To many people, sometimes even experienced doctors, the involuntary movements, limited mobility, abnormal muscular postures, and verbal tremors that are symptomatic of dystonia simply point to other neuromuscular disorders, such as
Tourette syndrome. To make matters more confusing, dystonia is not just one medical condition, but a group of movement disorders that affect either a single muscle or group of muscles primarily in the arms, legs, or neck.
Several distinct patterns of dystonia fall under the dystonia movement disorders umbrella. Symptoms generally involve:
- Involuntary, long-lasting muscle contractions causing twisting, abnormal postures, or repetitive movements of a particular part of the body
- Occasionally, movement is affected throughout the entire body
- Speech problems, tremor, or uncontrollable eye blinking may occur
In early-onset dystonia, symptoms first appear around age 12, usually in an arm or a leg. Dystonia can spread, affecting other parts of the body. For others, dystonia symptoms emerge in late adolescence or early adulthood. The older a person is when symptoms appear, the more likely dystonia will remain limited to a particular area.
Early advocates came from among one affected group—musicians. Because of the nature of their work, musicians are among the first to notice abnormal muscular changes when practicing or performing. Musicians with Dystonia is a group that specializes in helping musicians who struggle with task-specific focal dystonia, which can sideline a music career. Although there are no definitive treatments available, some musicians have reclaimed their careers by learning how to reduce symptoms using sensory tricks. These include, switching hands, using different fingers, or using touch near the area of abnormal movement. These methods may also be used in combination with other treatments, such as botulinum toxin (botox) injections.
The gene DYT1 on chromosome nine appears to be linked to early-onset dystonia. DYT1 is responsible for making a damaging protein—torsin A. The protein interferes with the brain’s ability to process a group of brain chemicals called neurotransmitters. These chemicals needed for normal muscle contraction include GABA (gamma-aminobutyric acid), dopamine, acetylcholine, norepinephrine, and serotonin. Other less common gene mutations have also been linked to dystonia.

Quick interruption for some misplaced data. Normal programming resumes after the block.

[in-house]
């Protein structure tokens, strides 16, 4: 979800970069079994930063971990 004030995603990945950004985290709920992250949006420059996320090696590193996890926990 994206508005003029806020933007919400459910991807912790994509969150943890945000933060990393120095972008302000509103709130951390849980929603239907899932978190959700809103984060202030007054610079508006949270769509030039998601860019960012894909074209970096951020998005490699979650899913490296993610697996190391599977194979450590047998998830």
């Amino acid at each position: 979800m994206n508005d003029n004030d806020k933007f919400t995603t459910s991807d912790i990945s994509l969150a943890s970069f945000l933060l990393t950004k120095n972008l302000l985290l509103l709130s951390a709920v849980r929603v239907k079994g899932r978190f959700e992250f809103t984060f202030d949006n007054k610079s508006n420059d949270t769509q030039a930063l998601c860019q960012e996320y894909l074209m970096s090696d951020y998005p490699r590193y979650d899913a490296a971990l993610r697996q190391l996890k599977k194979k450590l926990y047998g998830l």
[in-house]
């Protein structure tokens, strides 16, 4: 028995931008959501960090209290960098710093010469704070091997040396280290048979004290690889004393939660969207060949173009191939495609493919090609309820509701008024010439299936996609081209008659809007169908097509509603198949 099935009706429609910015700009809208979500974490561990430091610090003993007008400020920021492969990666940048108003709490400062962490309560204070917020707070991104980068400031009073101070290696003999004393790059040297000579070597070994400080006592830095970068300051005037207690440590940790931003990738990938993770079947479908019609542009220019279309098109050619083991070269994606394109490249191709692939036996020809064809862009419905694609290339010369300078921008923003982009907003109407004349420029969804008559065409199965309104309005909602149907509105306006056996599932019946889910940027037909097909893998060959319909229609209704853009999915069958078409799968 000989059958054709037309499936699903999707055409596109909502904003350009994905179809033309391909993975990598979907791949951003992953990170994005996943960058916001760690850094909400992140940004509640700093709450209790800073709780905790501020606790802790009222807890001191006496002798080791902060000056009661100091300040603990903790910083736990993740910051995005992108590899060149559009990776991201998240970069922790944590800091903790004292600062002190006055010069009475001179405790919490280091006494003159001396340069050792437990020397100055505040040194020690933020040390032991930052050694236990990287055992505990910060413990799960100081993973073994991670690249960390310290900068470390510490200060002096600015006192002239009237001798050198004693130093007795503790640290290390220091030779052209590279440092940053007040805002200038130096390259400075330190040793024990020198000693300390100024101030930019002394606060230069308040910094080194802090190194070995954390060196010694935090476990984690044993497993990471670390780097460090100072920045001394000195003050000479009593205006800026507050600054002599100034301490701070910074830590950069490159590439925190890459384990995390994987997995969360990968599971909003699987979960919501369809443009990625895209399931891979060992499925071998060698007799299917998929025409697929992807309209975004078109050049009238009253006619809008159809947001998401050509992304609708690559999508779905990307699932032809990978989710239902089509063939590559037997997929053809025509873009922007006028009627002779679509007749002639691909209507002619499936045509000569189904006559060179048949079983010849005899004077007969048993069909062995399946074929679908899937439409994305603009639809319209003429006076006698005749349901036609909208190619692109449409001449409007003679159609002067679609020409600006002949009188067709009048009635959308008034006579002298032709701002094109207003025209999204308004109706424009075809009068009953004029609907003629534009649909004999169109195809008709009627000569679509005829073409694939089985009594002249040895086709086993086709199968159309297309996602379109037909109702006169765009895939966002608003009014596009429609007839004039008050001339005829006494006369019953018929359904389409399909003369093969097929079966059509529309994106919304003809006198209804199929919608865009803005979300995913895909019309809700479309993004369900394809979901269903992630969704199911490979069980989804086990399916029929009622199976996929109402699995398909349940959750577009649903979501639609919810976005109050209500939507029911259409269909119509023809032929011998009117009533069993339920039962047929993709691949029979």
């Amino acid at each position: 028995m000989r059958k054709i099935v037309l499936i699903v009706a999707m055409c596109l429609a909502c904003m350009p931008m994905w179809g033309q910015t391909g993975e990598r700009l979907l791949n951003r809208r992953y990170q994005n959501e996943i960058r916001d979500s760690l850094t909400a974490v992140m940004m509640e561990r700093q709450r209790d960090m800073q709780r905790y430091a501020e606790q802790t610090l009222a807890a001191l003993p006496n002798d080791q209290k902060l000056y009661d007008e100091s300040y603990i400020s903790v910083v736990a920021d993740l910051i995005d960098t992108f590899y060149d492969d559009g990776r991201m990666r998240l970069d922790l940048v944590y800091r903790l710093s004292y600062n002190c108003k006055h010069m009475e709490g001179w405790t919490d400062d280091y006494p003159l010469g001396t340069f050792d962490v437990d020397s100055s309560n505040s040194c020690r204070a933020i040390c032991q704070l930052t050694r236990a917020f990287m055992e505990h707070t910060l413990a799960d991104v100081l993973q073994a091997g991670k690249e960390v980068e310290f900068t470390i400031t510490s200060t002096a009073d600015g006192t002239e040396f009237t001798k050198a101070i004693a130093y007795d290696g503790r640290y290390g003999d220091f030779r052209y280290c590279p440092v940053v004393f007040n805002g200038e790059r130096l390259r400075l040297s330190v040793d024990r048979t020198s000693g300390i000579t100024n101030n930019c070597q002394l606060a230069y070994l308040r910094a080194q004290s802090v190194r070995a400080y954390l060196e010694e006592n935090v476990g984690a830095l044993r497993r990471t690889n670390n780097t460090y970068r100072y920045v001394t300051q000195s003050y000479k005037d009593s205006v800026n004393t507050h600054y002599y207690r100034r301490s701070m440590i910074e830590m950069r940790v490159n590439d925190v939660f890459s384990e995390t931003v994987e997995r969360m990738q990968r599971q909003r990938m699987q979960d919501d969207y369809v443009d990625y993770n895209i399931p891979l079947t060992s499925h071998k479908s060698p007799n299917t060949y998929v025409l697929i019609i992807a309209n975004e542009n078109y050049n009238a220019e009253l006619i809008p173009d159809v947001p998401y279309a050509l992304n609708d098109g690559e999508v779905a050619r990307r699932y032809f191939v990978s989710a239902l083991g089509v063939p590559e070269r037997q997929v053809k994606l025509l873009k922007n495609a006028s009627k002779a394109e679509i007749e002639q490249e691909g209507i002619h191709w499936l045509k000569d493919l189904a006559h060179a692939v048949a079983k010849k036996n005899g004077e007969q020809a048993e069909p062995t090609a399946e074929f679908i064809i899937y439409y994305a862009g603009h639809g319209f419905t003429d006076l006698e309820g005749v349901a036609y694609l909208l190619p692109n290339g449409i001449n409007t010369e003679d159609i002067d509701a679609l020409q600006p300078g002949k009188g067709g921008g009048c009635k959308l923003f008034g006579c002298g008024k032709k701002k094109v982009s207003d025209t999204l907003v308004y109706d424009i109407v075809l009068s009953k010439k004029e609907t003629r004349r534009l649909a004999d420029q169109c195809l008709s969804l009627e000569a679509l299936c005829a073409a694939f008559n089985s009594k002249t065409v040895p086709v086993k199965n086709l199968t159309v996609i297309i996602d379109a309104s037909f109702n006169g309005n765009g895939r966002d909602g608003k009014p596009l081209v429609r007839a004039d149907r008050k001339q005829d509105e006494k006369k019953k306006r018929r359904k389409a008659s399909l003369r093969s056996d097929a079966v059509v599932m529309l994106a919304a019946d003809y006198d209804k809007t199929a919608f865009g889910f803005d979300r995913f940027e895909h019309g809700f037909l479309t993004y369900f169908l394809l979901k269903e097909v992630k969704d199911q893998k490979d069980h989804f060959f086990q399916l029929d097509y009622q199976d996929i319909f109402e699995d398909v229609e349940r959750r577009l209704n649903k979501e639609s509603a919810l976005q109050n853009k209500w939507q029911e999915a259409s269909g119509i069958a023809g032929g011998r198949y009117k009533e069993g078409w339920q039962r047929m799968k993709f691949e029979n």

Other forms of dystonia are linked with injury,
stroke, or environmental triggers, such as lack of oxygen during birth, certain infections, reactions to certain drugs, or heavy-metal or
carbon monoxide poisoning. Dystonias may also appear as a symptom of other inherited diseases. Dystonias do not shorten life expectancy, except in rare cases.
There is no universally effective treatment for all dystonia disorders. Instead, most people receive highly individualized treatment, including drugs, surgery, and physical therapy aimed at stopping or reducing muscular pain and spasm.
Some frequently used treatments include:
Drugs aimed at altering neurotransmitter levels in the brain are often the first type of drug treatment. These include:
- Medications that reduce acetylcholine
- Anti-anxiety medications
- Medications that boost dopamine
Small amounts of botox may provide temporary relief of some dystonias that affect only a particular part of the body. Botox blocks the release of acetylcholine and, when effective, relieves symptoms for up to six months before more injections are needed.
If drug therapy is not successful, surgery may be the next step for people with severe symptoms.
Deep brain stimulation can also be tried in certain cases. In this procedure, electrical pulses are transmitted to the region of the brain that is causing the contraction.
Cervical dystonia. EBSCO DynaMed website. Available at:
http://www.ebscohost.com/dynamed. Updated May 29, 2012. Accessed May 6, 2014.
Dystonia. American Association of Neurological Surgeons website. Available at: http://www.aans.org/Patient%20Information/Conditions%20and%20Treatments/Dystonia.aspx. Accessed May 6, 2014.
Dystonias fact sheet. National Institute of Neurological Disorders and Stroke website. Available at:
http://www.ninds.nih.gov/health_and_medical/pubs/dystonias.htm. Updated January 2012. Accessed May 6, 2014.
Early-onset primary dystonia. Genetics Home Reference website. Available at: http://ghr.nlm.nih.gov/condition/early-onset-primary-dystonia. Updated May 5, 2014. Accessed May 6, 2014.
Lei-Nemeth TJ. Focal dystonia in musicians. Phys Med Rehabil Clin N Am. 2006;17(4):781-788.
Musicians with dystonia. Dystonia Medical Research Foundation website. Available at:
http://dystonia-foundation.org/about-us/people/musicianswithdystonia. Accessed May 6, 2014.
Last reviewed May 2014 by Michael Woods, MD
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